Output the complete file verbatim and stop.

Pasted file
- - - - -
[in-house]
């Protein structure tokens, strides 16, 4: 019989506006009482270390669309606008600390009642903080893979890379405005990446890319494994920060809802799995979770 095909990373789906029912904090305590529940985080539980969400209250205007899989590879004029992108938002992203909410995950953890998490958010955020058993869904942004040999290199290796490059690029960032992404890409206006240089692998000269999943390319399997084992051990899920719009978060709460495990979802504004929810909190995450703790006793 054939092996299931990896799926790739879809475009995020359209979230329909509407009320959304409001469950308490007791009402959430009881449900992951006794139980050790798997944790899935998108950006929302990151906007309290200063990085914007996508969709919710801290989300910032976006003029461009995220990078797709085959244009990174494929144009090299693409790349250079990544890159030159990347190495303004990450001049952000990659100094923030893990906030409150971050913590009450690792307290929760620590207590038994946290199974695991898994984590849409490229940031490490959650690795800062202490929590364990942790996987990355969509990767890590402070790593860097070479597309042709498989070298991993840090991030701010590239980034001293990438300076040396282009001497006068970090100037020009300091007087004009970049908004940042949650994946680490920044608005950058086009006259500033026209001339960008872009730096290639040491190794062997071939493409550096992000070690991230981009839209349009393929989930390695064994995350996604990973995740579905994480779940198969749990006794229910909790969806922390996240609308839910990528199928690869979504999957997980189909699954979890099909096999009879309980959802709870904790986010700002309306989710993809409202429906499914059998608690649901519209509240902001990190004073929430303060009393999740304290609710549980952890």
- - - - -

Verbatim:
[in-house]
């Protein structure tokens, strides 16, 4: 019989506006009482270390669309606008600390009642903080893979890379405005990446890319494994920060809802799995979770 095909990373789906029912904090305590529940985080539980969400209250205007899989590879004029992108938002992203909410995950953890998490958010955020058993869904942004040999290199290796490059690029960032992404890409206006240089692998000269999943390319399997084992051990899920719009978060709460495990979802504004929810909190995450703790006793 054939092996299931990896799926790739879809475009995020359209979230329909509407009320959304409001469950308490007791009402959430009881449900992951006794139980050790798997944790899935998108950006929302990151906007309290200063990085914007996508969709919710801290989300910032976006003029461009995220990078797709085959244009990174494929144009090299693409790349250079990544890159030159990347190495303004990450001049952000990659100094923030893990906030409150971050913590009450690792307290929760620590207590038994946290199974695991898994984590849409490229940031490490959650690795800062202490929590364990942790996987990355969509990767890590402070790593860097070479597309042709498989070298991993840090991030701010590239980034001293990438300076040396282009001497006068970090100037020009300091007087004009970049908004940042949650994946680490920044608005950058086009006259500033026209001339960008872009730096290639040491190794062997071939493409550096992000070690991230981009839209349009393929989930390695064994995350996604990973995740579905994480779940198969749990006794229910909790969806922390996240609308839910990528199928690869979504999957997980189909699954979890099909096999009879309980959802709870904790986010700002309306989710993809409202429906499914059998608690649901519209509240902001990190004073929430303060009393999740304290609710549980952890």